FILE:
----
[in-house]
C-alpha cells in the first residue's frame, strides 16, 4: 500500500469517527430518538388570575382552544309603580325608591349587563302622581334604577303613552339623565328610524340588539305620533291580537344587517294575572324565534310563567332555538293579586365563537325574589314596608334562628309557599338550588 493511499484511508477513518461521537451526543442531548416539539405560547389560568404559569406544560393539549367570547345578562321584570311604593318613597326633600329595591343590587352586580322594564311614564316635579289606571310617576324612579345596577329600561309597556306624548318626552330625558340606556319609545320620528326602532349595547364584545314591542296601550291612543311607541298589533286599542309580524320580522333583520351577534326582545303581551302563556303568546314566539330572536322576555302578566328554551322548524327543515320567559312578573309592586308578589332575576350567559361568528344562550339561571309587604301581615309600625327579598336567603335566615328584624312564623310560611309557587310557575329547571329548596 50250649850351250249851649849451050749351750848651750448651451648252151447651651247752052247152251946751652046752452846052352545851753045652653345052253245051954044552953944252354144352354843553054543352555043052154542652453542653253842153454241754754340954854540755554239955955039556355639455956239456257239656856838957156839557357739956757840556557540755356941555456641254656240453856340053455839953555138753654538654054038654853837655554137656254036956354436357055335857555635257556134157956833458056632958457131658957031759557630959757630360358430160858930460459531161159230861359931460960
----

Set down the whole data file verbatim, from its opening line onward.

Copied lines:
[in-house]
C-alpha cells in the first residue's frame, strides 16, 4: 500500500469517527430518538388570575382552544309603580325608591349587563302622581334604577303613552339623565328610524340588539305620533291580537344587517294575572324565534310563567332555538293579586365563537325574589314596608334562628309557599338550588 493511499484511508477513518461521537451526543442531548416539539405560547389560568404559569406544560393539549367570547345578562321584570311604593318613597326633600329595591343590587352586580322594564311614564316635579289606571310617576324612579345596577329600561309597556306624548318626552330625558340606556319609545320620528326602532349595547364584545314591542296601550291612543311607541298589533286599542309580524320580522333583520351577534326582545303581551302563556303568546314566539330572536322576555302578566328554551322548524327543515320567559312578573309592586308578589332575576350567559361568528344562550339561571309587604301581615309600625327579598336567603335566615328584624312564623310560611309557587310557575329547571329548596 50250649850351250249851649849451050749351750848651750448651451648252151447651651247752052247152251946751652046752452846052352545851753045652653345052253245051954044552953944252354144352354843553054543352555043052154542652453542653253842153454241754754340954854540755554239955955039556355639455956239456257239656856838957156839557357739956757840556557540755356941555456641254656240453856340053455839953555138753654538654054038654853837655554137656254036956354436357055335857555635257556134157956833458056632958457131658957031759557630959757630360358430160858930460459531161159230861359931460960